ASBAMA preparing for the 2nd Caribbean Colombian Banana Congress


Santa Marta is again preparing to welcome national and international experts and scientists. On May 23 and 24, at the Estelar Santamar Hotel and Convention Center, various topics related to banana cultivation, which began in Colombia 134 years ago, will be discussed.

The banana agro-industry is preparing to host a new edition of the most significant event in this sector at the national level: the Second Caribbean Colombian Banana Congress. This event will occur at the Estelar Santamar Hotel and Convention Center on Thursday, May 23, and Friday, May 24.

"This will be an event with a technical agenda designed for all people who are part of the banana sector. It is an opportunity for us to meet, learn about new initiatives in the sector, and learn from the experts who will come to talk about the different topics that concern us and that we will discuss over two days," said José Francisco Zúñiga Cotes, executive president of the Association of Banana Growers of Magdalena and La Guajira (Asbama).

The Banana Congress emerged thanks to the development of five editions of the Banana Forum organized by Asbama. This association brings together producers and marketers of this fruit in the departments of Magdalena, La Guajira, and Cesar. Its evolution has allowed Santa Marta to position itself as the banana capital of Colombia.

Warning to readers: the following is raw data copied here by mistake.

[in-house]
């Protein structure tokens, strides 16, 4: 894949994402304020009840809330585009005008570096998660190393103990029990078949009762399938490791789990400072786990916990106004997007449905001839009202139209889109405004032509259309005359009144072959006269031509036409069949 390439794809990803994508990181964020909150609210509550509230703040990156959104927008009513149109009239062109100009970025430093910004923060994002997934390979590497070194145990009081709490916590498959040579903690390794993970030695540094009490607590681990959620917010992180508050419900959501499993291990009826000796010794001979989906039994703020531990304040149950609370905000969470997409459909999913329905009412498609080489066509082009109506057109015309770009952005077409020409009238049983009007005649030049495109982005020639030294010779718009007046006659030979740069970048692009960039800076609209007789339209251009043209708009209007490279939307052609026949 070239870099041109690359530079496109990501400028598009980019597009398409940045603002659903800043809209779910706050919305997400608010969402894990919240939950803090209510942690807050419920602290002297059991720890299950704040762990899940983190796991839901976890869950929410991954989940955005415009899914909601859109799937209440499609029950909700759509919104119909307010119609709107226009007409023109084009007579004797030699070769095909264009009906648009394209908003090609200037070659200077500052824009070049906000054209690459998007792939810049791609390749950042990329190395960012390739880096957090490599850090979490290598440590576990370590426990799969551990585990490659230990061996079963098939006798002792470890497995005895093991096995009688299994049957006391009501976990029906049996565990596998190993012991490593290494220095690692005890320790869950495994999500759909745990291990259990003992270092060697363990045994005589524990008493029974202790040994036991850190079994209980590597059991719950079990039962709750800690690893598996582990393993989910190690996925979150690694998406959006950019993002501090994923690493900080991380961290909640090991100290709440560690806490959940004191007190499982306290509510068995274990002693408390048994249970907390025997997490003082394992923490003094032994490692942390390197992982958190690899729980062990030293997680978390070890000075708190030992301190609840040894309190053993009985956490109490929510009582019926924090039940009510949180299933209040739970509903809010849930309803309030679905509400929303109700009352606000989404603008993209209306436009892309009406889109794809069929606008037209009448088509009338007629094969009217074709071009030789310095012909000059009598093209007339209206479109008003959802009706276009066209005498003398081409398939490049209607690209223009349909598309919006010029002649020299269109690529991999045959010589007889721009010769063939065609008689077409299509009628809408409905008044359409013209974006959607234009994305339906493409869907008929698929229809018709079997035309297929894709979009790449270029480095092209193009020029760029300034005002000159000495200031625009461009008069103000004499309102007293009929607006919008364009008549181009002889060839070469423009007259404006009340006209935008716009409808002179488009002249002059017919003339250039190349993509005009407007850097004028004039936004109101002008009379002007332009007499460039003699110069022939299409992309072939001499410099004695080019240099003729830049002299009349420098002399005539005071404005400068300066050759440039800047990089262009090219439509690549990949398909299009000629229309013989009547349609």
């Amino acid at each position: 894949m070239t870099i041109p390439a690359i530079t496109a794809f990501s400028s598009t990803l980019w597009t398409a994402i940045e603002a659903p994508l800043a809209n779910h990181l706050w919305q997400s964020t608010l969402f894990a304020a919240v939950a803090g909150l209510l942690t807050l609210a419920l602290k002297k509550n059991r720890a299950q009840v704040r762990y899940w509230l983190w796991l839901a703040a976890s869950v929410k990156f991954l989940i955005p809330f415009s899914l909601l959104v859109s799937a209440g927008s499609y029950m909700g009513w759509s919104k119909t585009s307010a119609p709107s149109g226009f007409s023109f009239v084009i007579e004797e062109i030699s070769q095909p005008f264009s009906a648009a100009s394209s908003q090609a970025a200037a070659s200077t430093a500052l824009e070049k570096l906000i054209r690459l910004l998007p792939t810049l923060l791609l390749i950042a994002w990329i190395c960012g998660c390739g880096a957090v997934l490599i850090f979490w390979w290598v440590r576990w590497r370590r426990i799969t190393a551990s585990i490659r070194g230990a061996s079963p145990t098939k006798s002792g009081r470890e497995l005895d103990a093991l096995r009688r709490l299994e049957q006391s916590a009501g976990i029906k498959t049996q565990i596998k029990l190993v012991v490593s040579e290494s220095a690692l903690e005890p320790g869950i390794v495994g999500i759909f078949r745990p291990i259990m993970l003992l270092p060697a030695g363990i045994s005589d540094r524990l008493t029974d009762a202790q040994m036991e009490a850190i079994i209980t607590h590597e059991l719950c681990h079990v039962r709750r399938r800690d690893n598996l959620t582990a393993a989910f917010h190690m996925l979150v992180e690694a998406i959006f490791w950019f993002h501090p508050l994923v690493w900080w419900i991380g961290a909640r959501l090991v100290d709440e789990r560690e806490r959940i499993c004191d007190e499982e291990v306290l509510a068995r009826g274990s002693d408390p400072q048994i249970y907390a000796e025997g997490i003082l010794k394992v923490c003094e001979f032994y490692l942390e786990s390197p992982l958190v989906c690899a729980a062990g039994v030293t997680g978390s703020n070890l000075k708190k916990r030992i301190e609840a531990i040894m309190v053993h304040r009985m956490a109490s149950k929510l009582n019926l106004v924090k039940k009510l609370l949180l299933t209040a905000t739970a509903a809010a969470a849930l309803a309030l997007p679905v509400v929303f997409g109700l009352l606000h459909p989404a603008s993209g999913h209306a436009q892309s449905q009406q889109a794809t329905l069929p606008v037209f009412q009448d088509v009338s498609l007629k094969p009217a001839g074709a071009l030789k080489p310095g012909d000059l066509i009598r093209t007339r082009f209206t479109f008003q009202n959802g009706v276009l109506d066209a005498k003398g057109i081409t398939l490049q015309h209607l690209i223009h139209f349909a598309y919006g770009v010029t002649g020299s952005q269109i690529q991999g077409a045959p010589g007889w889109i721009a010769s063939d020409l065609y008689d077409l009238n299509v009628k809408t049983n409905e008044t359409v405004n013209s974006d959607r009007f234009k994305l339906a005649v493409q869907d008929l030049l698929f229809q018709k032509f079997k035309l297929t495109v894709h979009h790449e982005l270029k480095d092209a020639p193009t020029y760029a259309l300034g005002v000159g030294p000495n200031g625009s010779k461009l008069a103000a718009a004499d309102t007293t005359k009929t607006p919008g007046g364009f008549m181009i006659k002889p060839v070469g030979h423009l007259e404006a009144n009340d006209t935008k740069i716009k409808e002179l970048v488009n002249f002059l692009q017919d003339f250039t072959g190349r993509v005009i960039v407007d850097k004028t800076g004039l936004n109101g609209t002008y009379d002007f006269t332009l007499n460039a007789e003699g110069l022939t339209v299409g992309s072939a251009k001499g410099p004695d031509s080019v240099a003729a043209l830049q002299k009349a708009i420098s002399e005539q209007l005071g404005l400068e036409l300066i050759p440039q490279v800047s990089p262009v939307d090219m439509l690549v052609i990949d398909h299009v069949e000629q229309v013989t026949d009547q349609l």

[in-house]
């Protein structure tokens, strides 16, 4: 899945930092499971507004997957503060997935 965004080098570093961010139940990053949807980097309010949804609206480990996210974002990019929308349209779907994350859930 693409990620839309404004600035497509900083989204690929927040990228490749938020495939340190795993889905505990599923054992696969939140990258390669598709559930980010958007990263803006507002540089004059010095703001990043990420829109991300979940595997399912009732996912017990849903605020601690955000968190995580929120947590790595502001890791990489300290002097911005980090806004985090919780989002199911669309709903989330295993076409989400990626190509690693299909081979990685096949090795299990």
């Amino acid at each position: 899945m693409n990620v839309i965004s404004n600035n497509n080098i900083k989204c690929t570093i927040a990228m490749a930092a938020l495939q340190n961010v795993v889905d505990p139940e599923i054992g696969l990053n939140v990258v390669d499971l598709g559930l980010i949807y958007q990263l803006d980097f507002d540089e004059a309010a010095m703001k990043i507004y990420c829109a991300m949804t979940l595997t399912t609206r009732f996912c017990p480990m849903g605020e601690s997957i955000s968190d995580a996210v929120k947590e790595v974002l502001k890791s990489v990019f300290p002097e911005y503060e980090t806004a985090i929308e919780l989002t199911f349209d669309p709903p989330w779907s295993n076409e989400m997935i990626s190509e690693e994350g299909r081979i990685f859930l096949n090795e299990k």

"This is a very important activity because it is an added value that we offer to our affiliates and the entire banana community. Every year, the experts who come to share their knowledge about the different problems we face in the sector, such as phytosanitary issues, sustainability, environmental issues, innovation such as drones and spectral images, and other topics that we will discuss over these two days," Zúñiga Cotes said.

For the second consecutive year, national and international high-level experts and scientists will meet in Santa Marta to discuss various topics related to a crop that began in Colombia as an economic and social activity at the end of the 19th century.